Tracking the Cicada Hatch

Cicadas might be annoyingly loud, but I know they bring huge trout to the surface on rivers like the Green in Utah and the Colorado at Lees Ferry in shadow of the Grand Canyon in Arizona. Bass also love them and I'm sure they suck them down all over the east coast. And now there's a way to see realtime info on when cicadas will start flying around--using data provided by you.

WNYC, a public radio station in New York, is promoting a crowdsourcing project call the Cicada Tracker, where people can create a temperature sensor and report their findings to the station when things start to warm up. WNYC will then map this data on the cicada hatch in the Northeast and share it online.

Here's how WNYC explains the project:
_Back in 1996, a group of baby cicadas burrowed into soils in the eastern U.S. to lead a quiet life of constant darkness and a diet of roots. Now at the ripe age of 17, those little cicadas are all grown up and it's time to molt, procreate and die while annoying a few million humans with their constant chirping in the process.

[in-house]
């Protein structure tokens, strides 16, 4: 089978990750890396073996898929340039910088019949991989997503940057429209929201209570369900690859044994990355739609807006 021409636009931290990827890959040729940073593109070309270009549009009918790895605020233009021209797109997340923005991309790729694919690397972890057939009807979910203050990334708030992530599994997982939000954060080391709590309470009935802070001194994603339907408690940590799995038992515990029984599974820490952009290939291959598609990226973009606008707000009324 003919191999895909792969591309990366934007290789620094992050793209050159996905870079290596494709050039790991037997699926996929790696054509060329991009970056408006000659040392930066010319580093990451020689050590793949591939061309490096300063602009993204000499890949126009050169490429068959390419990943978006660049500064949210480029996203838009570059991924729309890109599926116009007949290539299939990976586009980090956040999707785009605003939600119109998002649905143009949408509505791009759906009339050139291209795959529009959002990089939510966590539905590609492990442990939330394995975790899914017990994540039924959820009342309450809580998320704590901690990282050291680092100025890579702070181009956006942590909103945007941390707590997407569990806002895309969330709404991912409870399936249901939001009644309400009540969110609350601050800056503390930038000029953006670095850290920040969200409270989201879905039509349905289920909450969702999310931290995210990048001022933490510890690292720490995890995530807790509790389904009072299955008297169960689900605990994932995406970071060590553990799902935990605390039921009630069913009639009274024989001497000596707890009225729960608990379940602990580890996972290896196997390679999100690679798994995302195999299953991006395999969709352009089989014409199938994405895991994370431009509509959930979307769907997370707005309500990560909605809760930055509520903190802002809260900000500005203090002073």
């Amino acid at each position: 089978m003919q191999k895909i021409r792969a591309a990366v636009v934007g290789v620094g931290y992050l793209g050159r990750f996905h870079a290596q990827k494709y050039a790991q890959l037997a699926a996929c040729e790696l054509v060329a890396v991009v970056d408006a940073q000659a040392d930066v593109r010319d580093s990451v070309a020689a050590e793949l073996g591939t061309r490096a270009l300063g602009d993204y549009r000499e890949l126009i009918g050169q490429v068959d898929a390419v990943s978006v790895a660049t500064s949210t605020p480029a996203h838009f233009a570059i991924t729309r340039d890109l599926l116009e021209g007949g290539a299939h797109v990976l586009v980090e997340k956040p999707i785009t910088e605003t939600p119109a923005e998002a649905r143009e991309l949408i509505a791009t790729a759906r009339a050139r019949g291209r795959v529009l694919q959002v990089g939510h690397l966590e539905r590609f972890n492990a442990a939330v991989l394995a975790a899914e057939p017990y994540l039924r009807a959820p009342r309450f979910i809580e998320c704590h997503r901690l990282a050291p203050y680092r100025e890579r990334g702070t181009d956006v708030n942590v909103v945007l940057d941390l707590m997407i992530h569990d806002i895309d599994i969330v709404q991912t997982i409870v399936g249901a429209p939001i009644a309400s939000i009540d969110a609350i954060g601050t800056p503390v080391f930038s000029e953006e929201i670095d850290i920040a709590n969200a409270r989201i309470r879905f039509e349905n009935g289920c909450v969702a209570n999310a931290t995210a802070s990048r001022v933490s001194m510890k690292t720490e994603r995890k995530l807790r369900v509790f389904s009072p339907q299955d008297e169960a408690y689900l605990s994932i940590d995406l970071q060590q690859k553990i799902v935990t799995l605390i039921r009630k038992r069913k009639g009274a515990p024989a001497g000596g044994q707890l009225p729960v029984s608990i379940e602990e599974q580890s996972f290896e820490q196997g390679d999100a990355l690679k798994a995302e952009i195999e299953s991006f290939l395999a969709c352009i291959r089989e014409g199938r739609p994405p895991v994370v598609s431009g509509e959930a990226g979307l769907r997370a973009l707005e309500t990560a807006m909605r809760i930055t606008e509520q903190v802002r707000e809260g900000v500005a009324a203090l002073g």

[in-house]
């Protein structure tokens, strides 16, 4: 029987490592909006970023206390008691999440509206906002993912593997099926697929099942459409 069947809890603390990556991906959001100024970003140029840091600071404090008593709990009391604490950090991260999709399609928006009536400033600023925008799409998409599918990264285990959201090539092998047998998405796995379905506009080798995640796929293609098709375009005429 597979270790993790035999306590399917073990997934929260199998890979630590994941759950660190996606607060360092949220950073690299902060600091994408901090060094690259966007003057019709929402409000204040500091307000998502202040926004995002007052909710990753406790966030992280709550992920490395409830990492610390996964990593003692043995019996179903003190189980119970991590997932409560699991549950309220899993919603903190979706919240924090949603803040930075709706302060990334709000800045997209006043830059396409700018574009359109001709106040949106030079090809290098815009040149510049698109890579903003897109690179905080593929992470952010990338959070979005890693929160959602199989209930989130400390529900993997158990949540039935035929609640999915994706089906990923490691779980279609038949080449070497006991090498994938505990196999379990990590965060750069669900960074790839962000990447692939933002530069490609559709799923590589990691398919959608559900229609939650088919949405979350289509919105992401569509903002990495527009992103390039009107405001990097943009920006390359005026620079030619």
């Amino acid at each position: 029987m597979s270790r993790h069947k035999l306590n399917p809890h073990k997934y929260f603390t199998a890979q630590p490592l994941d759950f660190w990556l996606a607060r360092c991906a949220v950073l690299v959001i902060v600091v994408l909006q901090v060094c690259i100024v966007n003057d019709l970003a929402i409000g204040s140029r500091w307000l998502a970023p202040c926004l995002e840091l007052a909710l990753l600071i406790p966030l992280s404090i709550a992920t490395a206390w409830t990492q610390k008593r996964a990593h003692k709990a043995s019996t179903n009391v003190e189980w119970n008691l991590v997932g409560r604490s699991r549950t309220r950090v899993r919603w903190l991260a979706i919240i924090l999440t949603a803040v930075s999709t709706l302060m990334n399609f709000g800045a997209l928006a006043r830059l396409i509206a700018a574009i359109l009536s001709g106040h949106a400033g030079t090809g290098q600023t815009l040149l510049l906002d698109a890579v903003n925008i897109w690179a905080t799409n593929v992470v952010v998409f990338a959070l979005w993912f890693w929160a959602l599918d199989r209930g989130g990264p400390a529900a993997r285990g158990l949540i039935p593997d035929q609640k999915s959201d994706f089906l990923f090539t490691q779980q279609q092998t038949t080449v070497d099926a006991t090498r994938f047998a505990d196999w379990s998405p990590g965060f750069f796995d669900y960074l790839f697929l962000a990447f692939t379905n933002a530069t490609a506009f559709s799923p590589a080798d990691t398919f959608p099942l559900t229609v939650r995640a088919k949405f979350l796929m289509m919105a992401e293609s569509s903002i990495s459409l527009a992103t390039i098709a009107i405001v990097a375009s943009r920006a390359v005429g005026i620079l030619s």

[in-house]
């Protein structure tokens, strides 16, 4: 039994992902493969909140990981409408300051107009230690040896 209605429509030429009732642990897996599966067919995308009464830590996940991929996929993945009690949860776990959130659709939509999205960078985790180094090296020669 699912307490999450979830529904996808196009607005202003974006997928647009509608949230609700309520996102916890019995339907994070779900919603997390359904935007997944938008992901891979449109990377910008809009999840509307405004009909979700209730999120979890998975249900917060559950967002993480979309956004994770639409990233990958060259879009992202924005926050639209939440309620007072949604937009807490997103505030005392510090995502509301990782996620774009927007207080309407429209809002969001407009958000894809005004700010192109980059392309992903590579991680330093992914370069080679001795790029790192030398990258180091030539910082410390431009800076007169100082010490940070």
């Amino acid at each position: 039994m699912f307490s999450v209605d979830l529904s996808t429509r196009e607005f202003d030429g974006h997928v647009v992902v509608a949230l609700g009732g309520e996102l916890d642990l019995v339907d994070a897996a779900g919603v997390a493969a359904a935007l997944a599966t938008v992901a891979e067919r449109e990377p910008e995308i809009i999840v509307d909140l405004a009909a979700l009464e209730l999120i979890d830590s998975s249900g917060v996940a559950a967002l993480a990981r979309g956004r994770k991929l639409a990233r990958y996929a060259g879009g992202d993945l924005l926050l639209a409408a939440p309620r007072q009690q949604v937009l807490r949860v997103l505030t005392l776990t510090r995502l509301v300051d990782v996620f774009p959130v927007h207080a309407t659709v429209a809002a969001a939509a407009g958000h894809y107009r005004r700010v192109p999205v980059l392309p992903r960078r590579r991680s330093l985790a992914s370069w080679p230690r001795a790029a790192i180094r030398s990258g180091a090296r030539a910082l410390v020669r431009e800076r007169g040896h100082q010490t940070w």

We know that when 8 inches below the surfaces reaches 64 degrees F those little buggers will be everywhere, but we don't know when that'll be. That's why WNYC is asking "armchair scientists, lovers of nature and DIY makers" for your help to predict the emergence of cicadas._

I'd like to thank my friends over at The Flyfish Journal and NPR for alerting me about this project. I'm thinking we should ask WNYC to bring their project West too. Get a scope of cicada hatch for the entire U.S. Oh, and while they're at it, we should ask if they can figure out a way to crowdsource some info for the salmonfly, caddis, and green drake hatches as well.

What says you? Think it's possible? What hatch would you like crowdsourced?

Photo from Wikipedia.